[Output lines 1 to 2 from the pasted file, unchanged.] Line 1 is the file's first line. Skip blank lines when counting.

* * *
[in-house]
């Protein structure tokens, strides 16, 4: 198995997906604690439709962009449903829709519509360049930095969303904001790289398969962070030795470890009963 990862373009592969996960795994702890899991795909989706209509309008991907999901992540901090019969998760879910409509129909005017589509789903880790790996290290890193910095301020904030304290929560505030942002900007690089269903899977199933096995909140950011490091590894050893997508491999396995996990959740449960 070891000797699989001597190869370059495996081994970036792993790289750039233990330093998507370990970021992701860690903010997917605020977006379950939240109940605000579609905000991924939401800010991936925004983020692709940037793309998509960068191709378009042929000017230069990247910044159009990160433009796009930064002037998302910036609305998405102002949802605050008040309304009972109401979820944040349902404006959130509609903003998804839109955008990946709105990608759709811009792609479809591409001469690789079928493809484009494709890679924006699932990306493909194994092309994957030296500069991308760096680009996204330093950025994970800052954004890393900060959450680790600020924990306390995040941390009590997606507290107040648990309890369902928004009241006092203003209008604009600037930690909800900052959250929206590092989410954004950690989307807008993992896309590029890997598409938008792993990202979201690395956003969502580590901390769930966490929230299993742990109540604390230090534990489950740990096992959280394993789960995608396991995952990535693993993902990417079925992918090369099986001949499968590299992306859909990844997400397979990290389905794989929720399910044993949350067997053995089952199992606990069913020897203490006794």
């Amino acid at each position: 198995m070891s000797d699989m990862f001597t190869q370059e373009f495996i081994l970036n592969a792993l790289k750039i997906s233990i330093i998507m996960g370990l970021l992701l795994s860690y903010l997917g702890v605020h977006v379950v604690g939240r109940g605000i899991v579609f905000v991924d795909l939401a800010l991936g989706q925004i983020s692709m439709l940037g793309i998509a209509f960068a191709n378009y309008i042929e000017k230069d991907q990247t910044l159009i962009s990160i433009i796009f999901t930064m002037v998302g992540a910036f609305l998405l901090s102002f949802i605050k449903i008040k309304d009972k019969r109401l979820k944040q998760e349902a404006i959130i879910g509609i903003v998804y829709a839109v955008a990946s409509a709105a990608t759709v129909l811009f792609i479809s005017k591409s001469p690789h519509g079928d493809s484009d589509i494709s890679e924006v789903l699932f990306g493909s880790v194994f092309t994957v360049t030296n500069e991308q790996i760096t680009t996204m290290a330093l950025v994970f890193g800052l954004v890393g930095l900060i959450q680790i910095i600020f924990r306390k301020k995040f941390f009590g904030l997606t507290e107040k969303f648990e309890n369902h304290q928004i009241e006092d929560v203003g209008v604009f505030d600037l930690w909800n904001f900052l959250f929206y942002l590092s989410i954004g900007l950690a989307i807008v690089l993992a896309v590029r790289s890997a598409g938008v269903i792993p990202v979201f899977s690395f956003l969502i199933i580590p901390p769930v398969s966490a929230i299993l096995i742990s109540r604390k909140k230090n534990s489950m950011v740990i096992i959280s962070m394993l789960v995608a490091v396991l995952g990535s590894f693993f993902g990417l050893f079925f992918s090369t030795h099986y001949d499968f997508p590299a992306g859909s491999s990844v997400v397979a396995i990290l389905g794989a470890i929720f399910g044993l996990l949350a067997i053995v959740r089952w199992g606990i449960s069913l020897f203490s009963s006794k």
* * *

[in-house]
């Protein structure tokens, strides 16, 4: 198995997906604690439709962009449903829709519509360049930095969303904001790289398969962070030795470890009963 990862373009592969996960795994702890899991795909989706209509309008991907999901992540901090019969998760879910409509129909005017589509789903880790790996290290890193910095301020904030304290929560505030942002900007690089269903899977199933096995909140950011490091590894050893997508491999396995996990959740449960 070891000797699989001597190869370059495996081994970036792993790289750039233990330093998507370990970021992701860690903010997917605020977006379950939240109940605000579609905000991924939401800010991936925004983020692709940037793309998509960068191709378009042929000017230069990247910044159009990160433009796009930064002037998302910036609305998405102002949802605050008040309304009972109401979820944040349902404006959130509609903003998804839109955008990946709105990608759709811009792609479809591409001469690789079928493809484009494709890679924006699932990306493909194994092309994957030296500069991308760096680009996204330093950025994970800052954004890393900060959450680790600020924990306390995040941390009590997606507290107040648990309890369902928004009241006092203003209008604009600037930690909800900052959250929206590092989410954004950690989307807008993992896309590029890997598409938008792993990202979201690395956003969502580590901390769930966490929230299993742990109540604390230090534990489950740990096992959280394993789960995608396991995952990535693993993902990417079925992918090369099986001949499968590299992306859909990844997400397979990290389905794989929720399910044993949350067997053995089952199992606990069913020897203490006794």